FIG. 6 illustrates another embodiment of the present invention as a method for executing a vector processing instruction by an instruction execution unit coupled to a variable width vector register file in a computer processor. The method begins at block 602 and the first step illustrated in block 604 includes receiving a vector processing instruction. As discussed above, the same set of vector processing instructions may be used to work with vector registers of variable width. Thus, the received vector processing instruction may identify the type of operation to perform, the vector registers to perform the operation on, and the type of the data elements in the vector registers. The vector processing instruction need not identify a necessary vector register width for its execution.

Once block 604 is completed, control passes to block 606 where the register width necessary to process the instruction is received. As previously mentioned, the register width value may be read from a vector width register as each instruction is received by the step in block 604. Furthermore, the register width value may dynamically change as each vector processing instruction is executed by the instruction execution unit. For example, when the register width value is calculated as a function of the number of currently active threads in the computer processor in order to execute the vector processing instructions at a maximum computational throughput, the register width value may change when the number of currently active threads in the computer processor changes.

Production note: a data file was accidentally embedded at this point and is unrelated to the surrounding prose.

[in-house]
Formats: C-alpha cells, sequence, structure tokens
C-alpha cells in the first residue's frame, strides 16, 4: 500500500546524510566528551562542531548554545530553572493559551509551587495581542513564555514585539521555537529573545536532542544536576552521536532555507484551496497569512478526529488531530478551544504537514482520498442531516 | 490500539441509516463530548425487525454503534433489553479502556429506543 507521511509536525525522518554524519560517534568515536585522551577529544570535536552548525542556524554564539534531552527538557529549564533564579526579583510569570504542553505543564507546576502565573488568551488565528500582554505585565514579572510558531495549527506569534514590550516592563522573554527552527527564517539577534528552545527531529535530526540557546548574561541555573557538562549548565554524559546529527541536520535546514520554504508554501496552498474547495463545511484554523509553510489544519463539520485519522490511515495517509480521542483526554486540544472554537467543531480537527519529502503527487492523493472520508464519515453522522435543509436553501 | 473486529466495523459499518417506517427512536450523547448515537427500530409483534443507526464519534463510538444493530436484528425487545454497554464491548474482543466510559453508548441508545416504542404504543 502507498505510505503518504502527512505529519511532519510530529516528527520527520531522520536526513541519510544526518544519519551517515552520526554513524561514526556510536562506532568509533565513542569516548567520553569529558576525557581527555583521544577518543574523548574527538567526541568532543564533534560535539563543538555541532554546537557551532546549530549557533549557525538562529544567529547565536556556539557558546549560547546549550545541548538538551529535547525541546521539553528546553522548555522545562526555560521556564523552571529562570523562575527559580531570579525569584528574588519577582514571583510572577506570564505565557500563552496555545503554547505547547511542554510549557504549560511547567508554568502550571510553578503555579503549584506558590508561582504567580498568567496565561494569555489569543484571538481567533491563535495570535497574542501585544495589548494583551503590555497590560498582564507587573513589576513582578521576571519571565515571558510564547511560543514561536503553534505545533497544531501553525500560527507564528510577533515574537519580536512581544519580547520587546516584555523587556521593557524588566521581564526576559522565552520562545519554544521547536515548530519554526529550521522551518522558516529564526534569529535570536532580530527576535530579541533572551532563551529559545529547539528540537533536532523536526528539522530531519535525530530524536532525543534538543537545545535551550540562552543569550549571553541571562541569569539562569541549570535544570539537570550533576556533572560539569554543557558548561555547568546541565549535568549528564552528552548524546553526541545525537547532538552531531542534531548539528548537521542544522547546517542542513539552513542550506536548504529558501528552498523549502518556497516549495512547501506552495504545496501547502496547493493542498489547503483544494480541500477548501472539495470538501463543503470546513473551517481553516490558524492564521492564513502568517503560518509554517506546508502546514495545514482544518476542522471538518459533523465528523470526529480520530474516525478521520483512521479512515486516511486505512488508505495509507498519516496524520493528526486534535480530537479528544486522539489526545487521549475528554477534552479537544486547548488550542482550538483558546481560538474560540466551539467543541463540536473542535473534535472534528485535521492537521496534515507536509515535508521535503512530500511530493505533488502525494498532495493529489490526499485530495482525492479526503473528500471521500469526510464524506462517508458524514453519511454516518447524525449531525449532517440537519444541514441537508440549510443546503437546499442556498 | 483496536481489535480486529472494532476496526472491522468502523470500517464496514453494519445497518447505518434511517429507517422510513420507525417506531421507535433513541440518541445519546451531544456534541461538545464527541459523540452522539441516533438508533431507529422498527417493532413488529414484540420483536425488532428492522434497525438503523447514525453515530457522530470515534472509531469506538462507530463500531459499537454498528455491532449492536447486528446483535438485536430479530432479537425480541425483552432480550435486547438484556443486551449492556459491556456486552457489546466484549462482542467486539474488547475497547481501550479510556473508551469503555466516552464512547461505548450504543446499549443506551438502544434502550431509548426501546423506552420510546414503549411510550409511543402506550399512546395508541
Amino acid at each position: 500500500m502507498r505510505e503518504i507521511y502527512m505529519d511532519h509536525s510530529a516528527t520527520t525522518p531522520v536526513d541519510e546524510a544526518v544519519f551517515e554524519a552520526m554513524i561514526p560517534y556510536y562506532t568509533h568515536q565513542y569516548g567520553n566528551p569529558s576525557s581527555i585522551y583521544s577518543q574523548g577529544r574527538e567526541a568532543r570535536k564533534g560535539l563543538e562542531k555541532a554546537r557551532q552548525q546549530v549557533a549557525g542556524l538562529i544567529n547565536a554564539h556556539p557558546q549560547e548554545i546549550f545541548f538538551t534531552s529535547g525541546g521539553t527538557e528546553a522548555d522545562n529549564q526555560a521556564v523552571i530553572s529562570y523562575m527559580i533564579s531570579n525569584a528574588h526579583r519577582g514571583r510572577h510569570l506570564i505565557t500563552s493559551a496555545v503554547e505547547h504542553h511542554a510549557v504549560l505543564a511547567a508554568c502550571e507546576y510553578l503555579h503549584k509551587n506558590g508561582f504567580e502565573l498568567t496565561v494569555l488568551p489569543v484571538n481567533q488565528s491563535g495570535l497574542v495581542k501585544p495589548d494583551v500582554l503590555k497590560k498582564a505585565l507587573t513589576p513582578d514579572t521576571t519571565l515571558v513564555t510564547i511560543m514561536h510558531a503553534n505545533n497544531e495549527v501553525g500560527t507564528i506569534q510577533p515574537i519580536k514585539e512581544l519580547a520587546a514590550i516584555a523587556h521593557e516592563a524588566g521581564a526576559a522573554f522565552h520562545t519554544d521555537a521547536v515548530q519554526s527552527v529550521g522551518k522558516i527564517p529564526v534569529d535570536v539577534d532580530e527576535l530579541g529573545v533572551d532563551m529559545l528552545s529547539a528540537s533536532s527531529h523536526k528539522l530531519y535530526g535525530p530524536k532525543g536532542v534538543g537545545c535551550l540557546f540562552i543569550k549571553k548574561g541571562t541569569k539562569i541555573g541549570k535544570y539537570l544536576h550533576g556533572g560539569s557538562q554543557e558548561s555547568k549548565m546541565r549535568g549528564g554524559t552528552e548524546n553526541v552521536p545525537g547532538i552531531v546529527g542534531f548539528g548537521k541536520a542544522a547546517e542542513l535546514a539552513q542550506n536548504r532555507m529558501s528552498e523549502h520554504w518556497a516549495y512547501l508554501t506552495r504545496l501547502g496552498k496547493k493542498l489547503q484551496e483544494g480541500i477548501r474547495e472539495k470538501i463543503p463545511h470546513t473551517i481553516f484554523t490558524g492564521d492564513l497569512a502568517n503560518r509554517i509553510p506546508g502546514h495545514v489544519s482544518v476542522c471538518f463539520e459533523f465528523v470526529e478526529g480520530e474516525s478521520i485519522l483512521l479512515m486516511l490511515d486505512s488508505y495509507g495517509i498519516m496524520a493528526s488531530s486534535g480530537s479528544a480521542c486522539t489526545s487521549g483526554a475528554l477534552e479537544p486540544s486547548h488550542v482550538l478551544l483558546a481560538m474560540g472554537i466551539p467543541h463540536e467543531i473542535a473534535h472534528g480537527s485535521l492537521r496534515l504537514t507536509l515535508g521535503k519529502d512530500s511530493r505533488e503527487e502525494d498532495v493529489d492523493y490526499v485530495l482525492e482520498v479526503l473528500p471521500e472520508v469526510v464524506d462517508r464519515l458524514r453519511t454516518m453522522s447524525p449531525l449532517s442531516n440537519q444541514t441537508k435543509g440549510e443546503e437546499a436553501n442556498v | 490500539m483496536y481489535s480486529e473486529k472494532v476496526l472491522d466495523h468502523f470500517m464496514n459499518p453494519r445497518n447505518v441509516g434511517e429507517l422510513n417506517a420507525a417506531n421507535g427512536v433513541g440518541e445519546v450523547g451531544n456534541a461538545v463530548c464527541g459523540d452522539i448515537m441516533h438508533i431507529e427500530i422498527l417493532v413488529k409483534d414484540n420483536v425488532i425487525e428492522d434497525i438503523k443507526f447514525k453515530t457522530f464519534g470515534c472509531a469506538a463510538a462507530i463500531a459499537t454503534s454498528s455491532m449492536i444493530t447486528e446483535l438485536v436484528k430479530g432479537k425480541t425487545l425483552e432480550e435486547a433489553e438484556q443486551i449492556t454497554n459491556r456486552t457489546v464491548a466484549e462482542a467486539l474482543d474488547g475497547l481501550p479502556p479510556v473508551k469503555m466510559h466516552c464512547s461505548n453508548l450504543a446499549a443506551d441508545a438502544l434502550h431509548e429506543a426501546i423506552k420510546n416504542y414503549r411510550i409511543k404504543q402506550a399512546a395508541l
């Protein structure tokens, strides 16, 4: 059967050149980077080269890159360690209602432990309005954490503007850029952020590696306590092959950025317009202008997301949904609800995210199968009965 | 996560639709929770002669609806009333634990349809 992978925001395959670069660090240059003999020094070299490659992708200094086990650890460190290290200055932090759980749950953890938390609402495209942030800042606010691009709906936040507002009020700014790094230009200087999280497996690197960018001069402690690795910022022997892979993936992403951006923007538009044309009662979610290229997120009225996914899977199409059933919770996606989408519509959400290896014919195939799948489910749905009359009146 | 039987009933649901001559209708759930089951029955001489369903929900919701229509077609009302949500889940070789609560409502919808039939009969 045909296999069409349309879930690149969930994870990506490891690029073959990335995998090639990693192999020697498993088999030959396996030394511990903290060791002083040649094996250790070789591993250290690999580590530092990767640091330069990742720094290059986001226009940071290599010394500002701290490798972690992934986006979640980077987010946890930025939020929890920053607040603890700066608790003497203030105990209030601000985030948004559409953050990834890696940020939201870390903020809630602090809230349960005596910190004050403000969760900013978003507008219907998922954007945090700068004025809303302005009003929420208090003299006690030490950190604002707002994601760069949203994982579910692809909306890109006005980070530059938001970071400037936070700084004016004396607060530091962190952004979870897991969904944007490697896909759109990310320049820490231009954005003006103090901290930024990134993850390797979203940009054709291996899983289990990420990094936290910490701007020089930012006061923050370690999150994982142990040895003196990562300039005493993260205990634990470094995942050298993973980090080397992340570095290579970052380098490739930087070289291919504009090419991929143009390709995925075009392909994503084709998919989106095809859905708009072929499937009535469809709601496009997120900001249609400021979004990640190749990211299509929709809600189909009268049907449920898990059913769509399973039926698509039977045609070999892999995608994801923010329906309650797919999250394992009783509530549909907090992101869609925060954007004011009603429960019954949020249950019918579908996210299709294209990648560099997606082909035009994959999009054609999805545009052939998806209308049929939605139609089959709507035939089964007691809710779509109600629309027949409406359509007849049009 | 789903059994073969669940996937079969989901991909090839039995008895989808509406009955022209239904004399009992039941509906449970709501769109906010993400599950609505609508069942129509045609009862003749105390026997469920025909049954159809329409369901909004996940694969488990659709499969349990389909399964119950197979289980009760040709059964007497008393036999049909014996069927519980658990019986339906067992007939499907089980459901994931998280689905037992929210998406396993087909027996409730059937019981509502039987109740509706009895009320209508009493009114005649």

Once the register width is received in block 606, control passes to block 608 where it may be necessary to identify a portion of the variable width vector registers in the vector register file based on the received vector register width value and a currently executing thread. As mentioned, the register width value may be necessary to address the vector registers in the variable width vector register file. In addition, when vector instructions from multiple threads are executed, the vector registers in the variable width vector register file may be partitioned between the currently active threads in the computer processor and it may be necessary to identify which portion of the vector registers is used by the thread that issued the vector instruction being processed. As one skilled in the art will appreciate, this can be done through a register rename map that translates architected vector registers used by the thread (say, register A, B, C, etc.) to implemented vector registers in the vector register file (say, first register of width 128 bits, second register of width 128 bits, etc.). In general, the number of architected registers is smaller than the number of implemented registers, thus the architected vector registers of multiple threads can be mapped to different portions of the implemented vector registers to effectively share the vector register file among concurrently executing threads.